A Monochromatic Color Scheme, in theory, is defined by the use of only one Hue on the Basic Color Wheel.
Practically speaking, it's possible to use various different pigments of the same Hue. For example you could paint with Quinacridone Red plus Alizarin Red, and it would still be considered a Monochromatic Color Scheme. That's because they are both in the Red Hue family.
However, how do you vary this one color to make it interesting, even if you are using different versions of it?
Analogous Colors are defined by selecting any three or more Hues on a Basic Color Wheel. By comparison to other color schemes, there are no spaces between Analogous Colors.
As a result of these Hues being so close together, it means they are generally in the same relative family of colors. Therefore, just like any close family, this fact can be both a blessing and a challenge.
A Triad Color Scheme traditionally uses three Hues that are evenly spaced around the Color Wheel. Above, you can see every fourth color has been selected, leaving three colors between each.
Of course there are other types of Triad Color Schemes such as the Complementary Triad and Modified Triad. However, here we are taking a look at the most basic. Once you've mastered this traditional Triad Color Scheme, the others are simple to use. Let me show you how three colors can help you create harmony in any creative project.
Complementary Colors are any two Hues positioned exactly opposite each other on the Basic Color Wheel. To be sure, knowing where they lie on a Color Wheel is basic. But even more important, is understanding what this means in a practical sense.
Keep reading to learn how these pairs of colors can help you create more interesting mixtures for your projects.
We often hear people say things like, 'What a beautiful blue hue.' or 'What shade of green do you like?' or 'Which tone do you prefer?' or 'That tint is too light.'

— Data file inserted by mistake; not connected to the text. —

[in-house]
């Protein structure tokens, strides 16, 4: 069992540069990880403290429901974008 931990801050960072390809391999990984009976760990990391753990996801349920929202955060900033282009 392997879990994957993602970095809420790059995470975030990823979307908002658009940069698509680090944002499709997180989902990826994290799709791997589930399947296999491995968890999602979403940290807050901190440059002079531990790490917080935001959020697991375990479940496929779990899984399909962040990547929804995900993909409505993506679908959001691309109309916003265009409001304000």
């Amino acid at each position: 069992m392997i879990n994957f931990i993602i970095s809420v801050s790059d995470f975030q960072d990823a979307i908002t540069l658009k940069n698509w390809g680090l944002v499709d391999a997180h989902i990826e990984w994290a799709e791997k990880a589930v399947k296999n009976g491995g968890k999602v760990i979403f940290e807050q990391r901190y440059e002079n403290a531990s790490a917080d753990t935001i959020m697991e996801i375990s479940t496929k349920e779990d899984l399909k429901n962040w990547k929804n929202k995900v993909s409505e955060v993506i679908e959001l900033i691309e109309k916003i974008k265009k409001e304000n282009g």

Have you ever wondered what exactly they mean by these color terms? Let me clarify the difference between them. Once you understand the difference, you'll never be unsure again. You'll also be able to describe or mix a color much more easily.
Primary colors are everywhere when we take the time to notice. So are Secondary and Tertiary colors. As a creative person, you are likely inspired by the colors you see in the world. Without a doubt you might be moved to capture the brilliance in a painting.
A Basic Color Wheel is something most artists have lying around their studio gathering dust somewhere. However, only a handful truly understand how this handy little tool can make painting with color so much easier.
Now, once and for all, do you want to stop being frustrated when your paint colors end up looking muddy? Likewise, do you yearn to automatically choose color palettes that harmonize perfectly every time? In fact, there is a foolproof way to simplify the process and I'm going to show you how.
Color is everywhere. In fact, it's so much a part of our lives that we sometimes don't even see it. Yet what a glorious kaleidoscope it is!
Do you ever wonder how to choose exactly the right palette for a project? It could be for a painting or picking the right Color Scheme for your living room.
These decisions can be super stressful! So much pressure to pick the right one. It seems overwhelming doesn't it?